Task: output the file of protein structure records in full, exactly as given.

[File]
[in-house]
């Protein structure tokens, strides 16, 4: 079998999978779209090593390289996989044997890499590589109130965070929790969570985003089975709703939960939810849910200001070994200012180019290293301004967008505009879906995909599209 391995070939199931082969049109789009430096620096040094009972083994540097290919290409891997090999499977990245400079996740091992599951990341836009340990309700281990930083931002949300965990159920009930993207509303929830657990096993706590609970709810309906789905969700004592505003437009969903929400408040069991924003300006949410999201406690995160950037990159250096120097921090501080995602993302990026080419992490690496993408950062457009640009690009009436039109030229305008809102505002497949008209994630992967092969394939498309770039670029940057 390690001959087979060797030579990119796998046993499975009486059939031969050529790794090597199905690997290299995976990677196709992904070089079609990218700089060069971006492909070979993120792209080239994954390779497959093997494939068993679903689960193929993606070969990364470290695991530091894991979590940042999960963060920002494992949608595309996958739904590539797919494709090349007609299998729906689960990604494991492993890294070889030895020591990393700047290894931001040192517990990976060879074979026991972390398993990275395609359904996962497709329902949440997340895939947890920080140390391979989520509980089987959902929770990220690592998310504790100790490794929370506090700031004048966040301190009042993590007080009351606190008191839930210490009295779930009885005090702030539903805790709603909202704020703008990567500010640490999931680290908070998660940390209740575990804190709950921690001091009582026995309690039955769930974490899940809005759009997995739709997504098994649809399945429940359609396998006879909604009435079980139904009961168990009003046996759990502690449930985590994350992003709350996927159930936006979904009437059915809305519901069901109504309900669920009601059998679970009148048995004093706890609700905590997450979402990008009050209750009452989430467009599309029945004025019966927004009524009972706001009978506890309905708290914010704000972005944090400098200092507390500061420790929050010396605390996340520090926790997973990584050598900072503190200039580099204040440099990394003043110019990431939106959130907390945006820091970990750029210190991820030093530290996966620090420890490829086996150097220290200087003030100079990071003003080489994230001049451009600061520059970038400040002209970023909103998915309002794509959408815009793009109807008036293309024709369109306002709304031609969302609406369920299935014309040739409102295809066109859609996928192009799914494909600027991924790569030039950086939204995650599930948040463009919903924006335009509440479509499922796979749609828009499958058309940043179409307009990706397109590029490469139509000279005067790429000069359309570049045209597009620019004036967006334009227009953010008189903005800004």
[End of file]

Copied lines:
[in-house]
């Protein structure tokens, strides 16, 4: 079998999978779209090593390289996989044997890499590589109130965070929790969570985003089975709703939960939810849910200001070994200012180019290293301004967008505009879906995909599209 391995070939199931082969049109789009430096620096040094009972083994540097290919290409891997090999499977990245400079996740091992599951990341836009340990309700281990930083931002949300965990159920009930993207509303929830657990096993706590609970709810309906789905969700004592505003437009969903929400408040069991924003300006949410999201406690995160950037990159250096120097921090501080995602993302990026080419992490690496993408950062457009640009690009009436039109030229305008809102505002497949008209994630992967092969394939498309770039670029940057 390690001959087979060797030579990119796998046993499975009486059939031969050529790794090597199905690997290299995976990677196709992904070089079609990218700089060069971006492909070979993120792209080239994954390779497959093997494939068993679903689960193929993606070969990364470290695991530091894991979590940042999960963060920002494992949608595309996958739904590539797919494709090349007609299998729906689960990604494991492993890294070889030895020591990393700047290894931001040192517990990976060879074979026991972390398993990275395609359904996962497709329902949440997340895939947890920080140390391979989520509980089987959902929770990220690592998310504790100790490794929370506090700031004048966040301190009042993590007080009351606190008191839930210490009295779930009885005090702030539903805790709603909202704020703008990567500010640490999931680290908070998660940390209740575990804190709950921690001091009582026995309690039955769930974490899940809005759009997995739709997504098994649809399945429940359609396998006879909604009435079980139904009961168990009003046996759990502690449930985590994350992003709350996927159930936006979904009437059915809305519901069901109504309900669920009601059998679970009148048995004093706890609700905590997450979402990008009050209750009452989430467009599309029945004025019966927004009524009972706001009978506890309905708290914010704000972005944090400098200092507390500061420790929050010396605390996340520090926790997973990584050598900072503190200039580099204040440099990394003043110019990431939106959130907390945006820091970990750029210190991820030093530290996966620090420890490829086996150097220290200087003030100079990071003003080489994230001049451009600061520059970038400040002209970023909103998915309002794509959408815009793009109807008036293309024709369109306002709304031609969302609406369920299935014309040739409102295809066109859609996928192009799914494909600027991924790569030039950086939204995650599930948040463009919903924006335009509440479509499922796979749609828009499958058309940043179409307009990706397109590029490469139509000279005067790429000069359309570049045209597009620019004036967006334009227009953010008189903005800004």